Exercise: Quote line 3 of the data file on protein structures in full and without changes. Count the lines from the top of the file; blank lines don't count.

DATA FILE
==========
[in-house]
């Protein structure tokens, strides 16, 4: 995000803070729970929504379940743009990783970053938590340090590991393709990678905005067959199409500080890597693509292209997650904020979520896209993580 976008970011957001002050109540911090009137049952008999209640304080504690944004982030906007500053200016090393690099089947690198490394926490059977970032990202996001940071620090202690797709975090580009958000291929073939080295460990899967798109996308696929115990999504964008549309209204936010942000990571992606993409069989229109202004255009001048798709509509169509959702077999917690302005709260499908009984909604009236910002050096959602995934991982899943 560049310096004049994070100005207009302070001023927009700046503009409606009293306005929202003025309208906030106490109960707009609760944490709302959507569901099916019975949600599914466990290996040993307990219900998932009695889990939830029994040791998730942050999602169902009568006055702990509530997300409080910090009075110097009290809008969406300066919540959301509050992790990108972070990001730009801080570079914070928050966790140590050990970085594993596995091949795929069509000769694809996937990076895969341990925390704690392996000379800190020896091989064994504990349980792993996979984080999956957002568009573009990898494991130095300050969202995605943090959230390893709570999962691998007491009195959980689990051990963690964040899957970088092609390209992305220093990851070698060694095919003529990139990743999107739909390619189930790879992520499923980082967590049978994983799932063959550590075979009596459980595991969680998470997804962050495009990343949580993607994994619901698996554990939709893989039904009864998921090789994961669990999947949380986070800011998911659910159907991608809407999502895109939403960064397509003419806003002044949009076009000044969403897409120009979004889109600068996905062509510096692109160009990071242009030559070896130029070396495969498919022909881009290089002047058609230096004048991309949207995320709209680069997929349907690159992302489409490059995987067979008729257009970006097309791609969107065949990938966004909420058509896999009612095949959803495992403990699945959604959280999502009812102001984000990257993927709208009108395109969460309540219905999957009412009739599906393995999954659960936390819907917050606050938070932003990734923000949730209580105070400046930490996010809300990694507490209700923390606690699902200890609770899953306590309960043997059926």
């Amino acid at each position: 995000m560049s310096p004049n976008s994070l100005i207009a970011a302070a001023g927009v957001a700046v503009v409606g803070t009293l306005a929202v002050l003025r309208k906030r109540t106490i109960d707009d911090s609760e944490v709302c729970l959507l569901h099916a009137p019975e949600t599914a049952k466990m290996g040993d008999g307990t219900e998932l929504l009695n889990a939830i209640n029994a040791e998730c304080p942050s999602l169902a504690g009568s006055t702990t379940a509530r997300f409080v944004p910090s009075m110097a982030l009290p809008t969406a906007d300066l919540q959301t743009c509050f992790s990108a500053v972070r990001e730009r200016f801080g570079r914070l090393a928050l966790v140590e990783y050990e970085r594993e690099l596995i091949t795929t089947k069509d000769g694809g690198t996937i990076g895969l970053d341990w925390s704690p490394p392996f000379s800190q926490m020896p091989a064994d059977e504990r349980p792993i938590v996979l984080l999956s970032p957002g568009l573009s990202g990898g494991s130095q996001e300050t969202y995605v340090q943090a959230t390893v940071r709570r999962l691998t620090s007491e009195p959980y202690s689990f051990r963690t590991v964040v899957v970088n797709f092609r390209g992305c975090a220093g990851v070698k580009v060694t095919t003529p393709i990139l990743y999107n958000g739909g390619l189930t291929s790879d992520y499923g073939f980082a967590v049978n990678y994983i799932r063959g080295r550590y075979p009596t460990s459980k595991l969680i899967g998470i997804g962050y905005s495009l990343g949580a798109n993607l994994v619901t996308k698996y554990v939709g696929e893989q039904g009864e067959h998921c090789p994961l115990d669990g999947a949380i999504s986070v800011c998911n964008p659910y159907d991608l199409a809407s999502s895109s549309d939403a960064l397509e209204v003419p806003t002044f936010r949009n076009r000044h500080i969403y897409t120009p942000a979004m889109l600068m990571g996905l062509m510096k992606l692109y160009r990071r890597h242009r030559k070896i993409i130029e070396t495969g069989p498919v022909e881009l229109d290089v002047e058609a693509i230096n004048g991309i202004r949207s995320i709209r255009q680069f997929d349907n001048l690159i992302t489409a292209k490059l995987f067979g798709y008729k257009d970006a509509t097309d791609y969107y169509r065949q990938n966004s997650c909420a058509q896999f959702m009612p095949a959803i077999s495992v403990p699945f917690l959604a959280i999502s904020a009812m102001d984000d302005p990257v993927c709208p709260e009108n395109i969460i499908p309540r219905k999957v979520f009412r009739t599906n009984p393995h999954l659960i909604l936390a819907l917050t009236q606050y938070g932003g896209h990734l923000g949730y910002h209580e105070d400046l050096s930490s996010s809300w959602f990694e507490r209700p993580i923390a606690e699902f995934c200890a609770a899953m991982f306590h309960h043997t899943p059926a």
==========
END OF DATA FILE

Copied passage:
């Amino acid at each position: 995000m560049s310096p004049n976008s994070l100005i207009a970011a302070a001023g927009v957001a700046v503009v409606g803070t009293l306005a929202v002050l003025r309208k906030r109540t106490i109960d707009d911090s609760e944490v709302c729970l959507l569901h099916a009137p019975e949600t599914a049952k466990m290996g040993d008999g307990t219900e998932l929504l009695n889990a939830i209640n029994a040791e998730c304080p942050s999602l169902a504690g009568s006055t702990t379940a509530r997300f409080v944004p910090s009075m110097a982030l009290p809008t969406a906007d300066l919540q959301t743009c509050f992790s990108a500053v972070r990001e730009r200016f801080g570079r914070l090393a928050l966790v140590e990783y050990e970085r594993e690099l596995i091949t795929t089947k069509d000769g694809g690198t996937i990076g895969l970053d341990w925390s704690p490394p392996f000379s800190q926490m020896p091989a064994d059977e504990r349980p792993i938590v996979l984080l999956s970032p957002g568009l573009s990202g990898g494991s130095q996001e300050t969202y995605v340090q943090a959230t390893v940071r709570r999962l691998t620090s007491e009195p959980y202690s689990f051990r963690t590991v964040v899957v970088n797709f092609r390209g992305c975090a220093g990851v070698k580009v060694t095919t003529p393709i990139l990743y999107n958000g739909g390619l189930t291929s790879d992520y499923g073939f980082a967590v049978n990678y994983i799932r063959g080295r550590y075979p009596t460990s459980k595991l969680i899967g998470i997804g962050y905005s495009l990343g949580a798109n993607l994994v619901t996308k698996y554990v939709g696929e893989q039904g009864e067959h998921c090789p994961l115990d669990g999947a949380i999504s986070v800011c998911n964008p659910y159907d991608l199409a809407s999502s895109s549309d939403a960064l397509e209204v003419p806003t002044f936010r949009n076009r000044h500080i969403y897409t120009p942000a979004m889109l600068m990571g996905l062509m510096k992606l692109y160009r990071r890597h242009r030559k070896i993409i130029e070396t495969g069989p498919v022909e881009l229109d290089v002047e058609a693509i230096n004048g991309i202004r949207s995320i709209r255009q680069f997929d349907n001048l690159i992302t489409a292209k490059l995987f067979g798709y008729k257009d970006a509509t097309d791609y969107y169509r065949q990938n966004s997650c909420a058509q896999f959702m009612p095949a959803i077999s495992v403990p699945f917690l959604a959280i999502s904020a009812m102001d984000d302005p990257v993927c709208p709260e009108n395109i969460i499908p309540r219905k999957v979520f009412r009739t599906n009984p393995h999954l659960i909604l936390a819907l917050t009236q606050y938070g932003g896209h990734l923000g949730y910002h209580e105070d400046l050096s930490s996010s809300w959602f990694e507490r209700p993580i923390a606690e699902f995934c200890a609770a899953m991982f306590h309960h043997t899943p059926a």